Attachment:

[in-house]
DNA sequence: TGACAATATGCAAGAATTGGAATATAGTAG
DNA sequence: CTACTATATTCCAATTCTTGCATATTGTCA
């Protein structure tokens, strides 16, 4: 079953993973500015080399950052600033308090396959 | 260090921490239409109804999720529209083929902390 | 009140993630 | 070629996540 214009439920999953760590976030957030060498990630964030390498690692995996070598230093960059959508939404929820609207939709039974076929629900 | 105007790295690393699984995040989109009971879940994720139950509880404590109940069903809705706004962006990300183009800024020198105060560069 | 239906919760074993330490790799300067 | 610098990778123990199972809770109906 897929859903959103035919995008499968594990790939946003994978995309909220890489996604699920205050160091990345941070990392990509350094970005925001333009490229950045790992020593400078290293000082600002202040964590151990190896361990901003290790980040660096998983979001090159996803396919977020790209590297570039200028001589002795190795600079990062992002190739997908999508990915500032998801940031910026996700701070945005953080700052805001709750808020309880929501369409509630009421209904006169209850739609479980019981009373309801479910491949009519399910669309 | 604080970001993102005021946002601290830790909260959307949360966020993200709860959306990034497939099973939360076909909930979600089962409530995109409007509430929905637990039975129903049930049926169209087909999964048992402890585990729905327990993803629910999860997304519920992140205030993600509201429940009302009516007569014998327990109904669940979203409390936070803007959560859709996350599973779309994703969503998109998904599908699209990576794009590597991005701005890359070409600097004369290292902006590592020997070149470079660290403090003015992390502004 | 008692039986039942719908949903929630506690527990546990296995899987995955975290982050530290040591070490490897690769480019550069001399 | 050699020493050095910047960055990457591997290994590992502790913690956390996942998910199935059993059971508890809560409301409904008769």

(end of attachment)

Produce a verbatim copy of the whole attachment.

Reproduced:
[in-house]
DNA sequence: TGACAATATGCAAGAATTGGAATATAGTAG
DNA sequence: CTACTATATTCCAATTCTTGCATATTGTCA
């Protein structure tokens, strides 16, 4: 079953993973500015080399950052600033308090396959 | 260090921490239409109804999720529209083929902390 | 009140993630 | 070629996540 214009439920999953760590976030957030060498990630964030390498690692995996070598230093960059959508939404929820609207939709039974076929629900 | 105007790295690393699984995040989109009971879940994720139950509880404590109940069903809705706004962006990300183009800024020198105060560069 | 239906919760074993330490790799300067 | 610098990778123990199972809770109906 897929859903959103035919995008499968594990790939946003994978995309909220890489996604699920205050160091990345941070990392990509350094970005925001333009490229950045790992020593400078290293000082600002202040964590151990190896361990901003290790980040660096998983979001090159996803396919977020790209590297570039200028001589002795190795600079990062992002190739997908999508990915500032998801940031910026996700701070945005953080700052805001709750808020309880929501369409509630009421209904006169209850739609479980019981009373309801479910491949009519399910669309 | 604080970001993102005021946002601290830790909260959307949360966020993200709860959306990034497939099973939360076909909930979600089962409530995109409007509430929905637990039975129903049930049926169209087909999964048992402890585990729905327990993803629910999860997304519920992140205030993600509201429940009302009516007569014998327990109904669940979203409390936070803007959560859709996350599973779309994703969503998109998904599908699209990576794009590597991005701005890359070409600097004369290292902006590592020997070149470079660290403090003015992390502004 | 008692039986039942719908949903929630506690527990546990296995899987995955975290982050530290040591070490490897690769480019550069001399 | 050699020493050095910047960055990457591997290994590992502790913690956390996942998910199935059993059971508890809560409301409904008769």